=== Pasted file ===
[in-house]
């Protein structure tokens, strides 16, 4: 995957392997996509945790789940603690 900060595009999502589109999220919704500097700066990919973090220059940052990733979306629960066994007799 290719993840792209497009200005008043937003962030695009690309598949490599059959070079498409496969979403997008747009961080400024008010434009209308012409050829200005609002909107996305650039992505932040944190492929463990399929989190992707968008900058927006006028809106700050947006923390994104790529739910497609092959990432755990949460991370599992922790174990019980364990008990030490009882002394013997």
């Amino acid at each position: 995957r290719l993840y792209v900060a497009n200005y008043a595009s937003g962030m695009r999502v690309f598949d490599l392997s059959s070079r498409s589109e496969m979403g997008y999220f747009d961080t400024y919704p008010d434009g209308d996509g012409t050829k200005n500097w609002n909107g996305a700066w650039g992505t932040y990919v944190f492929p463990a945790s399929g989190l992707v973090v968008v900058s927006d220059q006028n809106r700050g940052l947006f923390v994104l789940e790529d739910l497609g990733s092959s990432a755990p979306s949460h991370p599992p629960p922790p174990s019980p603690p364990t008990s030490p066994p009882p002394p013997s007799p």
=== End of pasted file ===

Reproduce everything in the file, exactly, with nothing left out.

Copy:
[in-house]
């Protein structure tokens, strides 16, 4: 995957392997996509945790789940603690 900060595009999502589109999220919704500097700066990919973090220059940052990733979306629960066994007799 290719993840792209497009200005008043937003962030695009690309598949490599059959070079498409496969979403997008747009961080400024008010434009209308012409050829200005609002909107996305650039992505932040944190492929463990399929989190992707968008900058927006006028809106700050947006923390994104790529739910497609092959990432755990949460991370599992922790174990019980364990008990030490009882002394013997």
């Amino acid at each position: 995957r290719l993840y792209v900060a497009n200005y008043a595009s937003g962030m695009r999502v690309f598949d490599l392997s059959s070079r498409s589109e496969m979403g997008y999220f747009d961080t400024y919704p008010d434009g209308d996509g012409t050829k200005n500097w609002n909107g996305a700066w650039g992505t932040y990919v944190f492929p463990a945790s399929g989190l992707v973090v968008v900058s927006d220059q006028n809106r700050g940052l947006f923390v994104l789940e790529d739910l497609g990733s092959s990432a755990p979306s949460h991370p599992p629960p922790p174990s019980p603690p364990t008990s030490p066994p009882p002394p013997s007799p």